Micron’s Weak Outlook Crushes Chip Stocks. There’s More Trouble Coming for Tech.

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Almost every analyst on Wall Street knew that the memory chip company


Technology was likely to provide quarterly guidance below previous Street estimates.

And that’s exactly what happened. Micron’s revenue outlook for the August quarter came in almost $2 billion below the old consensus level.

Micron shares are trading sharply lower on Friday, down 6% to $52.02 after hitting a 52-week low earlier in the session. The stock’s tumble triggered broad declines in chip and semiconductor equipment stocks—apparently, the outlook was even worse than feared.

For the August quarter, Micron is projecting revenue of $7.2 billion, with non-GAAP profits of $1.63 a share. The Street had been looking for $9.1 billion of revenue and non-GAAP profits of $2.62 a share. The company called out softening PC and smartphone sales as the primary problem. Micron now sees global calendar 2022 PC units down 10% from 2021; they’d previously expected flat sales. For smartphones, Micron now sees unit sales down in the mid-single digits; their old view called for percentage growth in the mid-single digits.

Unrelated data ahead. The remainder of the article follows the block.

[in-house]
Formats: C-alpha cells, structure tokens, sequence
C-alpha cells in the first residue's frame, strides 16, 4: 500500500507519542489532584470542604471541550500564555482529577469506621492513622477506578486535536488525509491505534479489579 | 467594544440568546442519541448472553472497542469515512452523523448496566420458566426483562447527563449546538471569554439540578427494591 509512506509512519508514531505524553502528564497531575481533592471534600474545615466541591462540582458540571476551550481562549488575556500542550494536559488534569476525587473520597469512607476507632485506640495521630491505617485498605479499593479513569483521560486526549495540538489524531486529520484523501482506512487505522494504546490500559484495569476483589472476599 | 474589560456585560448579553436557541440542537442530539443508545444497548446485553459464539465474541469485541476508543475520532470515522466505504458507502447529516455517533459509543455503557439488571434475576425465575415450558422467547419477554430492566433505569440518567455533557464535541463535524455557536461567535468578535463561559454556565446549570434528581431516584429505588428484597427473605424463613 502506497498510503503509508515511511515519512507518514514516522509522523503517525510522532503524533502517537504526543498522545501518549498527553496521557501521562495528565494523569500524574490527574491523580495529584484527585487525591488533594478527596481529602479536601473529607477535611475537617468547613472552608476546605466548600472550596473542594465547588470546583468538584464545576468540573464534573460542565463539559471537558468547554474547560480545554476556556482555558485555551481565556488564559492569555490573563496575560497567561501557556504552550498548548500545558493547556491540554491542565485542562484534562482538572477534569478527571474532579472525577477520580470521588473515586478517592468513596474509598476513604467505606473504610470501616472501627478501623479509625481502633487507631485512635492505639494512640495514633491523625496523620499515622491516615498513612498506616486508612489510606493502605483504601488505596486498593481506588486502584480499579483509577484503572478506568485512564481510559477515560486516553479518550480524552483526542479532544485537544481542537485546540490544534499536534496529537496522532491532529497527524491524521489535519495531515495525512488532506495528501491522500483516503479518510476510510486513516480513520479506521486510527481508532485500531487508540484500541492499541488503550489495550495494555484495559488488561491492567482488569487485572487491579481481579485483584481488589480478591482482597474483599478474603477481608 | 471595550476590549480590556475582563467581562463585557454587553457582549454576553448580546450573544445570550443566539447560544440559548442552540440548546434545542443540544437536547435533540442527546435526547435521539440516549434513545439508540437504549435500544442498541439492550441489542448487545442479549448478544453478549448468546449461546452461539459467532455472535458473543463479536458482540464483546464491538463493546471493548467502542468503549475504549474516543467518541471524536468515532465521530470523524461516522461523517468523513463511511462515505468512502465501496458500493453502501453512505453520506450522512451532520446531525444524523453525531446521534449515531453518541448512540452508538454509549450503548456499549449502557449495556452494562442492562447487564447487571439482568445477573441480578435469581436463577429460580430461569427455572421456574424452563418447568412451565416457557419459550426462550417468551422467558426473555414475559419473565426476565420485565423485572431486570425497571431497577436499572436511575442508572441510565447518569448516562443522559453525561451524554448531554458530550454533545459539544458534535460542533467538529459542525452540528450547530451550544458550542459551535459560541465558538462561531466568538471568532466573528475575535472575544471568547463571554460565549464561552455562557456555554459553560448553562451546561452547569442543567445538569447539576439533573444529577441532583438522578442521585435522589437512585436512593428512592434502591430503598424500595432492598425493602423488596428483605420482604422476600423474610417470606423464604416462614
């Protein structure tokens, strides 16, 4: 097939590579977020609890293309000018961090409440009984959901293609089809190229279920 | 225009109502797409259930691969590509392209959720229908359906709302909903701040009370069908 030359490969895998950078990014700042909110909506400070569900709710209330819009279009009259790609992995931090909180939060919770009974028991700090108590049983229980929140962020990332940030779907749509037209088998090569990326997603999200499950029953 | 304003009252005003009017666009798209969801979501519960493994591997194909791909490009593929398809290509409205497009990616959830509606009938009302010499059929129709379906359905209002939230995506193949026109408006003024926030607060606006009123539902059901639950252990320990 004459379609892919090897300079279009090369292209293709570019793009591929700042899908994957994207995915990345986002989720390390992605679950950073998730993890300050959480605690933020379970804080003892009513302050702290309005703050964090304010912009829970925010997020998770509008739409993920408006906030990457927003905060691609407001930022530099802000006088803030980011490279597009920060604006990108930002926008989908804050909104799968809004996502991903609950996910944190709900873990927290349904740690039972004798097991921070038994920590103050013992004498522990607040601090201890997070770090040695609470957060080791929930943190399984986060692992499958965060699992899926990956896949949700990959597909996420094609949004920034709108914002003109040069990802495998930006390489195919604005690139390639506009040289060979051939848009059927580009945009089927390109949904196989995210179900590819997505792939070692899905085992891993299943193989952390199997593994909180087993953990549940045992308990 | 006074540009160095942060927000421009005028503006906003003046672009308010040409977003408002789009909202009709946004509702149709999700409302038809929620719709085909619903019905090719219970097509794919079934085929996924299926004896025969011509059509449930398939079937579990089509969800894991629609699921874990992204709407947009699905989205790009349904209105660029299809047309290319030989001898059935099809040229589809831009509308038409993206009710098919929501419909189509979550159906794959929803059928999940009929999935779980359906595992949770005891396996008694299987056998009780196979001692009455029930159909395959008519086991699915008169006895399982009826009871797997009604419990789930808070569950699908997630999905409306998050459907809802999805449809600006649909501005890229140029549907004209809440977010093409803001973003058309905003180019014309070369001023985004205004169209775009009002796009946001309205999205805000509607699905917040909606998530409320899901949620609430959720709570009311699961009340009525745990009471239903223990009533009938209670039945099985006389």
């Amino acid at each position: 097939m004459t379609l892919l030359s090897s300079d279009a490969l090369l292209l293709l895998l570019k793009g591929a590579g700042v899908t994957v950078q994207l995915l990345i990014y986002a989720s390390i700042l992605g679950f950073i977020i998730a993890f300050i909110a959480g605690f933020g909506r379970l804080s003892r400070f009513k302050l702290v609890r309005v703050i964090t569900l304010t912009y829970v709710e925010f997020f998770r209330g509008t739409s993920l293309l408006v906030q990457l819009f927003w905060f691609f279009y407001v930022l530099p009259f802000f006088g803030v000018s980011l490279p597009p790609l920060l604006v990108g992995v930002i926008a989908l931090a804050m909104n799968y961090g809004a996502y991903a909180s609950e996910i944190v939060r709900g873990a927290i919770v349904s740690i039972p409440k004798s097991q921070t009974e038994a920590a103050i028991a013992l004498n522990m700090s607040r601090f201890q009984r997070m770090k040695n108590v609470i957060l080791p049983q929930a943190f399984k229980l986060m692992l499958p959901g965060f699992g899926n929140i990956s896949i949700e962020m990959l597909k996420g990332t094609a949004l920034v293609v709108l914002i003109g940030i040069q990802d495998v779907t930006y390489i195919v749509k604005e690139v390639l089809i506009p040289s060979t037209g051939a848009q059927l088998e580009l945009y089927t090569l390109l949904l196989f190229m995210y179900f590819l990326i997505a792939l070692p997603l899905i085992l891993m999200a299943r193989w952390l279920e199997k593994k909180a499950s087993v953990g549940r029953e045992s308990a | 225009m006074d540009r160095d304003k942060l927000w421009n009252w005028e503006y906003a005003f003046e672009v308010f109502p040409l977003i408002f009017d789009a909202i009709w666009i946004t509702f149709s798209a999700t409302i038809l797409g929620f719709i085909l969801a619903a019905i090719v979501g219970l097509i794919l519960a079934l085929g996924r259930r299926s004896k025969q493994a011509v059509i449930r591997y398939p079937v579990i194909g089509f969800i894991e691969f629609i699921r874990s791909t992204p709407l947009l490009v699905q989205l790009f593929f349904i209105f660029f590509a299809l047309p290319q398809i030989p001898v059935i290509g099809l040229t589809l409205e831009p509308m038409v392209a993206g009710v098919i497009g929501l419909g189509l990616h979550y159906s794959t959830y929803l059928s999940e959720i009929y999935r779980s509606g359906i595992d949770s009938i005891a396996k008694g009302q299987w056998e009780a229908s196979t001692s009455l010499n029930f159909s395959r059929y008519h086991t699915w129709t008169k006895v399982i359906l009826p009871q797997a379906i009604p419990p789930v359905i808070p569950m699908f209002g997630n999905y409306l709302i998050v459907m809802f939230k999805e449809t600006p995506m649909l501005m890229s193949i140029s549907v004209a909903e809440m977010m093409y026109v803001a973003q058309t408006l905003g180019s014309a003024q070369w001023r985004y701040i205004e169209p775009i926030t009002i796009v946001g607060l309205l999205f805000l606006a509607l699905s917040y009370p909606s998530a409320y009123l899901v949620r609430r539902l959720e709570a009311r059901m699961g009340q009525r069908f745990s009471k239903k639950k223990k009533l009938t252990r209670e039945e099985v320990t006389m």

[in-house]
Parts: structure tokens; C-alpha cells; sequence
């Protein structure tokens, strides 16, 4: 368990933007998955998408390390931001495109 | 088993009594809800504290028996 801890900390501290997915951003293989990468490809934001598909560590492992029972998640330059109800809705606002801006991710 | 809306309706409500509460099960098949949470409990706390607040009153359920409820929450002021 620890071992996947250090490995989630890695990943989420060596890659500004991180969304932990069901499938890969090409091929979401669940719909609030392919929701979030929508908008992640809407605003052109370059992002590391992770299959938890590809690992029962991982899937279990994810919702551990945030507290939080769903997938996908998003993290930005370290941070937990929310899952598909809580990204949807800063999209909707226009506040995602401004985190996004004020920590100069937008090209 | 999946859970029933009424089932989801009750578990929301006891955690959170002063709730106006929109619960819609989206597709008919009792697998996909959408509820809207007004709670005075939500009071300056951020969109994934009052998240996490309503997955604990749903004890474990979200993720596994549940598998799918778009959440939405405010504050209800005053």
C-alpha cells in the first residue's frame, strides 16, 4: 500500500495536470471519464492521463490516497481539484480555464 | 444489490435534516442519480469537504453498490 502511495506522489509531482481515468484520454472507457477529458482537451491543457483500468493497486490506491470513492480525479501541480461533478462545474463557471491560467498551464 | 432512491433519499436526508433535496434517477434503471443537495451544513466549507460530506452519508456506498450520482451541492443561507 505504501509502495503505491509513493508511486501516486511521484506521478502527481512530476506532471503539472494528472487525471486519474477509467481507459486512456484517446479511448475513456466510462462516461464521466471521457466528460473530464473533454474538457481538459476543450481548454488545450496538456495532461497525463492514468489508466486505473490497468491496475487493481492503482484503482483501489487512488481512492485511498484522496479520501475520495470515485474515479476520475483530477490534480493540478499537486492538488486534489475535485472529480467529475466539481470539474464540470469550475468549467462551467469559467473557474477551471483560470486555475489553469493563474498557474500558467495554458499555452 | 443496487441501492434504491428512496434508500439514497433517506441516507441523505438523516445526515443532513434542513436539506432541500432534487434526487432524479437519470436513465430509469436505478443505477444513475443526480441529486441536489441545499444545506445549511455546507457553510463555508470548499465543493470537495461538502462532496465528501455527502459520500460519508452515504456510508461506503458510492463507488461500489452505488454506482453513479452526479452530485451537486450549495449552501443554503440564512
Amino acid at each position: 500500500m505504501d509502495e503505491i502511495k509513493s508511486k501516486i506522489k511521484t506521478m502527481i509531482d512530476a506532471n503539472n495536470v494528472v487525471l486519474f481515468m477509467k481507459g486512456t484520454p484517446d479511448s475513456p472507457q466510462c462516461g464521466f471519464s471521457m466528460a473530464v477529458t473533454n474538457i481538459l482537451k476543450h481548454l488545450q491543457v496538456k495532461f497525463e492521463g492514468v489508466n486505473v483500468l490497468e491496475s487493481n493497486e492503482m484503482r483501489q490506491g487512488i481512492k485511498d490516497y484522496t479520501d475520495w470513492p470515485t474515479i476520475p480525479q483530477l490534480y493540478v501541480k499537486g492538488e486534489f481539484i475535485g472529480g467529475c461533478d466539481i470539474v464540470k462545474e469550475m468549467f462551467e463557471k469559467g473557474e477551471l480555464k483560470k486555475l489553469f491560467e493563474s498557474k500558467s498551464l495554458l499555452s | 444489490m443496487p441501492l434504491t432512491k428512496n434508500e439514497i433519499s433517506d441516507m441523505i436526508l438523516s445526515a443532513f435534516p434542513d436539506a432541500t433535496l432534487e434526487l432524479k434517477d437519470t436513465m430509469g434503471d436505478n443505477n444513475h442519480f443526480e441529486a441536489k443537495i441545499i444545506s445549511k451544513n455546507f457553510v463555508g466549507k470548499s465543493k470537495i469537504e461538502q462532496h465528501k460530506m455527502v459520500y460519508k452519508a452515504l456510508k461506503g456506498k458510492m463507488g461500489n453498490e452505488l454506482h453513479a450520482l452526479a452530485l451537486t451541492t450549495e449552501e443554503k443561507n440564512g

In particular, the company called out much-weaker-than-expected consumer demand in China—Micron Chief Business Officer Sumit Sadana said in an interview that Micron’s revised view for August quarter shipments to China are down 30% from their forecast just one quarter earlier. 

Micron’s stark warning has triggered widespread selling of other chip and equipment stocks, with the

the widely tracked semiconductor index, down 4.6%. Among other large-cap chip shares,


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